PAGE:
Behind the Canvas
Come be a fly on the wall (or, perhaps, a tree) on this rare tour of homes and studios belonging to 11 celebrated Maine artists.
In the summer of 2018, photographer Walter Smalling Jr. traveled 5,856 miles, immortalizing places the public seldom gets to see: the private quarters of some of Maine’s most famous artists, as well as scenes that inspired them. Many of his images appear in At First Light: Two Centuries of Maine Artists, Their Homes and Studios by Bowdoin College Museum of Art co-directors Anne Collins Goodyear and Frank Goodyear III and Farnsworth Art Museum chief curator Michael Komanecky, who selected the 26 represented artists and compiled biographies on each. Smalling contributed passages too — a handful of which appear in this adapted excerpt — in the form of musings on his encounters with artists past and present. Of the former, he says, “Because I have often done work as a photographer in historic preservation, going to houses belonging to artists from the past felt very familiar. I have a system. I go in, sit down, and wait till the place speaks to me and I hear those voices from the past. I can see what eyes had seen sometimes 100 years, sometimes decades ago — what brought people here and what inspired them.”
Throne Room, Star of Hope, Robert Indiana, Vinalhaven, 2018
Robert Indiana’s Star of Hope on Vinalhaven, a former International Order of Odd Fellows lodge, was a Victorian construct of steep stairways, large ceremonial spaces, and rabbit warrens filled to the brim with 20th-century American art. A haze of Indiana’s cigar smoke filled the building. He lived there, across the street from Marsden Hartley’s 1940s studio. Indiana told me he felt a special attachment to this place because of Hartley’s presence. And he told me he had never thrown anything about himself away. He had the first newspaper story about him and the most recent one. Now Indiana has died, and the Star of Hope has been at least temporarily emptied out. The photos we took are some of the only records of one of Maine’s most amazing and strangest repositories.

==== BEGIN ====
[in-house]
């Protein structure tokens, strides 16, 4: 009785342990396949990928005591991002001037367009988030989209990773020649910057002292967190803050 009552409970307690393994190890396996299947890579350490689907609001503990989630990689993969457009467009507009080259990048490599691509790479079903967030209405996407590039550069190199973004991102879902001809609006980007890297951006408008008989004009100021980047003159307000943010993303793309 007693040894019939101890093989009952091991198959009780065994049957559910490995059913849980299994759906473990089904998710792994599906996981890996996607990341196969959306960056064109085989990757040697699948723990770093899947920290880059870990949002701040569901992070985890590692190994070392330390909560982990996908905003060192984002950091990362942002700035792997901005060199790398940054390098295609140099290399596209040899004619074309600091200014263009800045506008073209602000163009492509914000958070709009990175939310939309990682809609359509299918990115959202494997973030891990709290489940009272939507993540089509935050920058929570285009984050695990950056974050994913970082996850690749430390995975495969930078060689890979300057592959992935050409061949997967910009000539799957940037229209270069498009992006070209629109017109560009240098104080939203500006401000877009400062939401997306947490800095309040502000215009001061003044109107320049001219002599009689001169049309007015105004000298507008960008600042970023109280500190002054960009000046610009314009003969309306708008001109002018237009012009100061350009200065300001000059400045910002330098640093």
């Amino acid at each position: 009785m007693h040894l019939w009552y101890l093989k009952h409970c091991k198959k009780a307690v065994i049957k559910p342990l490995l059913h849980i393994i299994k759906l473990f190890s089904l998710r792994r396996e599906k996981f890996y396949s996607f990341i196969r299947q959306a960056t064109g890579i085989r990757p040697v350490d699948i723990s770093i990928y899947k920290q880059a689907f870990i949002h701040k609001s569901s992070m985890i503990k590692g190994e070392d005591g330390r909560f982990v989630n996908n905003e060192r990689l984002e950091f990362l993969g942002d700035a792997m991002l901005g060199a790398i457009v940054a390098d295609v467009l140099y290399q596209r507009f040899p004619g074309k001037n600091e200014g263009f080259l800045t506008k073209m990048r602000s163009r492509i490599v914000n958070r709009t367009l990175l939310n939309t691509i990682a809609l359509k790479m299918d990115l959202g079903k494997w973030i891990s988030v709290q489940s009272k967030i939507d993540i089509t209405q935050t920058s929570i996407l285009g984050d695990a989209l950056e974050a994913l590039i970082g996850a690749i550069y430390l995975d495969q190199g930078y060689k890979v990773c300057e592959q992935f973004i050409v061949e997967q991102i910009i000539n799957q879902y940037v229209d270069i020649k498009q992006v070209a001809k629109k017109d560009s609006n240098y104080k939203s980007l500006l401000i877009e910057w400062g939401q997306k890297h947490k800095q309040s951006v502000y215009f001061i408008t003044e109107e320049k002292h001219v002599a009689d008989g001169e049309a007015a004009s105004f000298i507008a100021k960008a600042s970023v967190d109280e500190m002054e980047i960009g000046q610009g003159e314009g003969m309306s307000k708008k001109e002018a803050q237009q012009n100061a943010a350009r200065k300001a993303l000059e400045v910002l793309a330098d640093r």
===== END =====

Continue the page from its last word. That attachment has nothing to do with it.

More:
Studio, Yvonne Jacquette, Searsmont, 2018
I had never seen an artist mix paints for each color in a painting and then put them in tubes to be used later. Yvonne Jacquette carefully mixed dozens of colors in this way. Her Searsmont studio was immaculately organized and very efficient. Sunlight streamed into the high space almost as though through windows in a church wall. In many ways, her farmhouse [which she had shared with her late husband, artist Rudy Burckhardt] was the same, colorful and carefully arranged for comfort. She, perhaps more than any other artist I visited, was eager to get on with her work, and I was careful not to intrude too long.